Rustic Cornish Pasties

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My love for Cornish Pasties began on a trip to England a few years back. We were rushing to catch a train to Warwick castle early one morning, but stomaches rumbling, we realized we hadn’t eaten breakfast. And like a sign from the heavens, there was the pasty stand. Glorious smells wafting and golden light filling the cases, showcasing these flaky crusts calling my name. I needed one, and one I did get.

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It may sound silly to get so overly excited about a quick bite to eat. Maybe it was the jet lag, maybe it was the chilly, damp London October weather. Maybe it was the over excitement of the trip in general. But boy, did that pasty hit the spot.

As you’ll see in this picture, I had rushed onto the train, sat down, and sunk my teeth into that thing before Alex even hopped on board.

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For those of you who don’t know, a pasty is basically a pastry filled with savory fillings, (sort of like a hot pocket. But a million times better). Dating back hundreds of years  agp, Miners would bring pasties to work, becuase it was lunch all wrapped up in a pocket. Practically mess free and easy to eat.

So, when we were on vacation two weeks ago, something about it reminded me of our trip to England. Mainly the weather , but I just got this craving for them. They have become one of my favorite comfort foods. You can make a million different flavor combinations, and they’re easy to assemble and freeze for a grab and go meal anytime!

If you’re a fan of hot pockets, this is a perfect example of cooking a ready made meal from scratch. You can assemble 6-8 of these in 30 minutes, and the benefits are plenty. Firstly, you can put whatever you want in them! More veggies, more cheese, whole wheat crust. Change it to suit your needs, whether they be dietary or for fun. Plus, you’re skipping all of the preservatives and funny ingredients in the pre packaged stuff.  You’ll also save a ton of money making them on your own. Sounds good to me!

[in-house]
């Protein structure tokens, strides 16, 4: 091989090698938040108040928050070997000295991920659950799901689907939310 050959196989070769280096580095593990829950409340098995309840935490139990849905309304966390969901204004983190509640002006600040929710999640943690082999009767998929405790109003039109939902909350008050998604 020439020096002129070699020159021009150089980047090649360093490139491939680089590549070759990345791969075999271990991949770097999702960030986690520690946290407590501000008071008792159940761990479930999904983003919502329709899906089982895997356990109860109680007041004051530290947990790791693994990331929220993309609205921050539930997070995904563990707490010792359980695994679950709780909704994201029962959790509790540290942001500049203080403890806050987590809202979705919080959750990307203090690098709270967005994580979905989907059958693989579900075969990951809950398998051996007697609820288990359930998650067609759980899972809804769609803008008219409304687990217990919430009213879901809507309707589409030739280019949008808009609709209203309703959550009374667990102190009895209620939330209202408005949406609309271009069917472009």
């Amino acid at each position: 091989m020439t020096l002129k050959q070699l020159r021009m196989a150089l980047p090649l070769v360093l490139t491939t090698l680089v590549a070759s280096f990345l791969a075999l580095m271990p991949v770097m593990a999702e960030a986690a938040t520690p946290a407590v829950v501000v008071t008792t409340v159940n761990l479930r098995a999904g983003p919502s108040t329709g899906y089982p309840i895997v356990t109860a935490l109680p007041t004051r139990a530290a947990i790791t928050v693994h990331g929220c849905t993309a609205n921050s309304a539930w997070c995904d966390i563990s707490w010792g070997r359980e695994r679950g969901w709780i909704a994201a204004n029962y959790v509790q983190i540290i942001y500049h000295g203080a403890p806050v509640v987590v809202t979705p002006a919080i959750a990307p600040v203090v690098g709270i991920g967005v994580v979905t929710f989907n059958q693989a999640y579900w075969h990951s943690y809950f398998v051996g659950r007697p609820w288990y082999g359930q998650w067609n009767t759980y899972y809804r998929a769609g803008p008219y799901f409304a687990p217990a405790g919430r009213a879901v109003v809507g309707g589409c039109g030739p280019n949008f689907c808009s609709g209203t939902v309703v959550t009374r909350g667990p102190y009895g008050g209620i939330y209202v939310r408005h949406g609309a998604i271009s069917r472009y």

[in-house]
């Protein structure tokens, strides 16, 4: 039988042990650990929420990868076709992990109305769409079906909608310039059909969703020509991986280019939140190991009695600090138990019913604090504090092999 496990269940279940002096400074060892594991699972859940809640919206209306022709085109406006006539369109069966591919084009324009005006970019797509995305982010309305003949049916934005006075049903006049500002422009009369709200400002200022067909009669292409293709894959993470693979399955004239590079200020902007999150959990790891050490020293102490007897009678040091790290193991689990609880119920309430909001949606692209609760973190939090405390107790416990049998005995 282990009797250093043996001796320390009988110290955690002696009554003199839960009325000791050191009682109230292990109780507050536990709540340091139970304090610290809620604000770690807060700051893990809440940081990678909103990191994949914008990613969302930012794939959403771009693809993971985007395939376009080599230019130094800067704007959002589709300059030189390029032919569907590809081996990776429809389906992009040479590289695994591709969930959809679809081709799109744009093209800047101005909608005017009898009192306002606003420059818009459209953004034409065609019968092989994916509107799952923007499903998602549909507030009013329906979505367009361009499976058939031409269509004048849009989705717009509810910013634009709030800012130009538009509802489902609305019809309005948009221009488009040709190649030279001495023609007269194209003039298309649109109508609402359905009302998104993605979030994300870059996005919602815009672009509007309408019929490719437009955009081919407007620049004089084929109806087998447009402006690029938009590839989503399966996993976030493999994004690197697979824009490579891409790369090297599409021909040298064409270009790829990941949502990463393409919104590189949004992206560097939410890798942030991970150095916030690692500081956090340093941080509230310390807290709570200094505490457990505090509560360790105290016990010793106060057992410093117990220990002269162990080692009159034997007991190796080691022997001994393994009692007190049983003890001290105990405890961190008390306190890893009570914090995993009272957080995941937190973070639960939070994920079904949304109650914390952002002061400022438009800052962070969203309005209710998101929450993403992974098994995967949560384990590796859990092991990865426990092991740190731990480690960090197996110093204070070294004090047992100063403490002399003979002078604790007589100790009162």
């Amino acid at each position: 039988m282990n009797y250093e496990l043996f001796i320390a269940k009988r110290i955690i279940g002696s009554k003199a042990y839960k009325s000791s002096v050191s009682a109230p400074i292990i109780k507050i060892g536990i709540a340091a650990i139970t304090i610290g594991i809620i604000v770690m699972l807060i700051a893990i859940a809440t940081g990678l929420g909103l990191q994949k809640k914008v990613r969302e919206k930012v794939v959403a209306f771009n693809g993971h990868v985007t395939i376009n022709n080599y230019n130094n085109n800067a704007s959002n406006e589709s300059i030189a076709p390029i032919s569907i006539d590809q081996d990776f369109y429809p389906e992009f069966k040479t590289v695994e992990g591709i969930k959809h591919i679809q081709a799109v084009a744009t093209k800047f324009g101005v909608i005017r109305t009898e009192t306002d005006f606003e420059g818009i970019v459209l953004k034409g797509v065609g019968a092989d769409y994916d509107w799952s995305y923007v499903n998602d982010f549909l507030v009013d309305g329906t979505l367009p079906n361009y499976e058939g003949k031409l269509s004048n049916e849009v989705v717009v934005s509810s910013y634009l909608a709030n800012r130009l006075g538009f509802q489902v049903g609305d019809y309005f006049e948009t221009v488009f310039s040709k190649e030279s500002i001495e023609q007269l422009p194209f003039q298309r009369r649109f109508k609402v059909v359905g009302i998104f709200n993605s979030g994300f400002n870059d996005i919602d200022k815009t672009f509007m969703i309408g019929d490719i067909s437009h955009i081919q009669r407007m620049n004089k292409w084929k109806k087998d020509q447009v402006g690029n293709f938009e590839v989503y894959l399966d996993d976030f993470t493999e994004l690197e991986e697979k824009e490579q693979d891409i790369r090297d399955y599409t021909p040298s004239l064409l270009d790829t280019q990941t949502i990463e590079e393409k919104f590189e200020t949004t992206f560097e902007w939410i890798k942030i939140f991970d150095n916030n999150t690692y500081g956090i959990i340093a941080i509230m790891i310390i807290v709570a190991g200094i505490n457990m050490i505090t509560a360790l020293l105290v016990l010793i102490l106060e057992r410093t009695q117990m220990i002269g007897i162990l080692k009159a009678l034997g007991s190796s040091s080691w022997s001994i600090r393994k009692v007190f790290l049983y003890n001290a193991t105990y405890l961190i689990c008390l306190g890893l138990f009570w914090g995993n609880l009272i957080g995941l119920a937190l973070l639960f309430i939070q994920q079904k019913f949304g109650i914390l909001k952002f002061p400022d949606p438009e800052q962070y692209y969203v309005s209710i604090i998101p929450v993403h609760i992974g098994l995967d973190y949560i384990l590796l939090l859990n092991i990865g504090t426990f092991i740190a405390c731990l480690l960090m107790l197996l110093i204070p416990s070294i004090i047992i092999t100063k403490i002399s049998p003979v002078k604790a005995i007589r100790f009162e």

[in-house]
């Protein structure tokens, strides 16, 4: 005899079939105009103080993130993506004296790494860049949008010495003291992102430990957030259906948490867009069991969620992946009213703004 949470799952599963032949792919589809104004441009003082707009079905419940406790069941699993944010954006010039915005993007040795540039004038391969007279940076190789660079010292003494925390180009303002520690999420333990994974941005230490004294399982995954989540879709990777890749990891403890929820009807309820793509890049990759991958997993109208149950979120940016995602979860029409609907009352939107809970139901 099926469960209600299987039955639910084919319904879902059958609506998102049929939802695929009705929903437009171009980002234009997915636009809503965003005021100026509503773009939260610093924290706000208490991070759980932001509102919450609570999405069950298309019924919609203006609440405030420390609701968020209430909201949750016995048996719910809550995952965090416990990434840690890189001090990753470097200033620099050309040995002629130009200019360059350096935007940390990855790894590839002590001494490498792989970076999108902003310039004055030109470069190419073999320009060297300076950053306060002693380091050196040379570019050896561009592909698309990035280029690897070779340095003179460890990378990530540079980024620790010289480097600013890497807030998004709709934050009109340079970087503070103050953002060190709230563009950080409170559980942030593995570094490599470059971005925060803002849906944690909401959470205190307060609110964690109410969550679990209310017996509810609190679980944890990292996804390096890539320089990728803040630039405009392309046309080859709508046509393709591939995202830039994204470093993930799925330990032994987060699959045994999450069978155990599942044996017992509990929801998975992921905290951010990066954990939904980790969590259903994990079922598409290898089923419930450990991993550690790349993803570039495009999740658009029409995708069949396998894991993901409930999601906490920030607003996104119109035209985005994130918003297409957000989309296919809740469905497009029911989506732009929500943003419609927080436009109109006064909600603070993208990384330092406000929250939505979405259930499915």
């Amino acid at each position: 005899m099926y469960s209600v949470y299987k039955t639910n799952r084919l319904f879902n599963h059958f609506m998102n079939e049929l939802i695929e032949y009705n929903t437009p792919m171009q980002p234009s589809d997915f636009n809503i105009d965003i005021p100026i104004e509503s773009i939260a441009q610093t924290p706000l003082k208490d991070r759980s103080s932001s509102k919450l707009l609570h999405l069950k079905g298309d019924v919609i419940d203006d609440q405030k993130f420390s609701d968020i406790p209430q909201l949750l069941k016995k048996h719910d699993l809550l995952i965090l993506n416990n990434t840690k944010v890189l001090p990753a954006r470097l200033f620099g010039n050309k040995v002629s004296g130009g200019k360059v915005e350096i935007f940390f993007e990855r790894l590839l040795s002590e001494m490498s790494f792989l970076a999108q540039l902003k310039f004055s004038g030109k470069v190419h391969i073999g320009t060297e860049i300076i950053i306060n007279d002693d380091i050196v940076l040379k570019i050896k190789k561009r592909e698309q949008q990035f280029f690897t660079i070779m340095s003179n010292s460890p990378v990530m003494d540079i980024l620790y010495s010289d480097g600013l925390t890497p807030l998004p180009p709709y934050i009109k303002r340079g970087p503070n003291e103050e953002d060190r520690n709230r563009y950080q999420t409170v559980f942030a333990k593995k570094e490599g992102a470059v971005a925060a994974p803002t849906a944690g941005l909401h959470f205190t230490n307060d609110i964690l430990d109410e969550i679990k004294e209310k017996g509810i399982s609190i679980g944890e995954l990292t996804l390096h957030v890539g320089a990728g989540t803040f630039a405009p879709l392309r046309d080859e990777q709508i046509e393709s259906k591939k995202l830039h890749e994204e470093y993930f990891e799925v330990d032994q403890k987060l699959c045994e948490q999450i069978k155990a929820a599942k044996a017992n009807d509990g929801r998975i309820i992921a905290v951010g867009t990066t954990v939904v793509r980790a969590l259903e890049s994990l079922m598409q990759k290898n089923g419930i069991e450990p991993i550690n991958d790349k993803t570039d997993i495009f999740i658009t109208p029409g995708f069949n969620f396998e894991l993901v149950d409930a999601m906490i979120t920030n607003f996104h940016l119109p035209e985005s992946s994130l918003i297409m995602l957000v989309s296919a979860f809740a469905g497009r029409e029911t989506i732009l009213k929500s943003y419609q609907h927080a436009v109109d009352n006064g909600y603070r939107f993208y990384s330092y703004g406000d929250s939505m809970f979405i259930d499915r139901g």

Now typically, a Cornish Pasty was filled with uncooked ingredients. This is my version of it because I like to make a creamy sauce to add a little more flavor. The one I had in England consisted of bacon, potatoes, and cheddar cheese, so I wanted to focus on something similar.

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 Rustic Cornish Pasties

Makes 6-8

What You’ll Need:

+ 2 cups all purpose flour

+ 2 teaspoons salt

+ 1/2 teaspoon baking powder

+ 1/4 cup shortening

+ 1/2 cup butter

+ 1/3 cup ice cold water

For the Filling:

(Here’s where you can get creative! I’ll list what I made as an example)

+ 1/2 pound beef sirloin steak, cubed

+ 1- 1/2 cups potatoes, cubed, boiled

+ 3 green onions (tops included)

+ 4 slices bacon, diced

+ 1/2 cup cheddar cheese

+ 1 teaspoon salt

+ 1/2 teaspoon pepper

+ 1/4 cup milk

+ 2 Tbsp. butter

+ 2 Tbsp. flour

To make the pastry, combine the flour, salt, and baking powder in a bowl. Cut the shortening and butter in with a fork or pastry cutter, until it forms coarse crumbs. Add the ice water a little at a time, until it forms a dough (not sticky). Wrap in saran wrap and refrigerate while making the filling.

In a large skillet over medium heat, cook the bacon and steak together until cooked (about 5-8 minutes). Remove from pan. Add the butter into the pan until melted. Whisk in the flour, making a roux. Pour in the milk, continuiously whisking until lump free. Add in the cheese and other filling ingredients. Fold until all are mixed in well.

Divide the dough into 6 balls. Roll each into a 6 inch circle. Dampen the edges with water, and add 1/2 cup filling on each circle. Fold over and seal the edges. Crimp with a fork. Cut a thin slice into the top to allow steam to escape. Brush with a beaten egg for glaze, if desired.

Bake at 350 degreees for 40-45 minutes.

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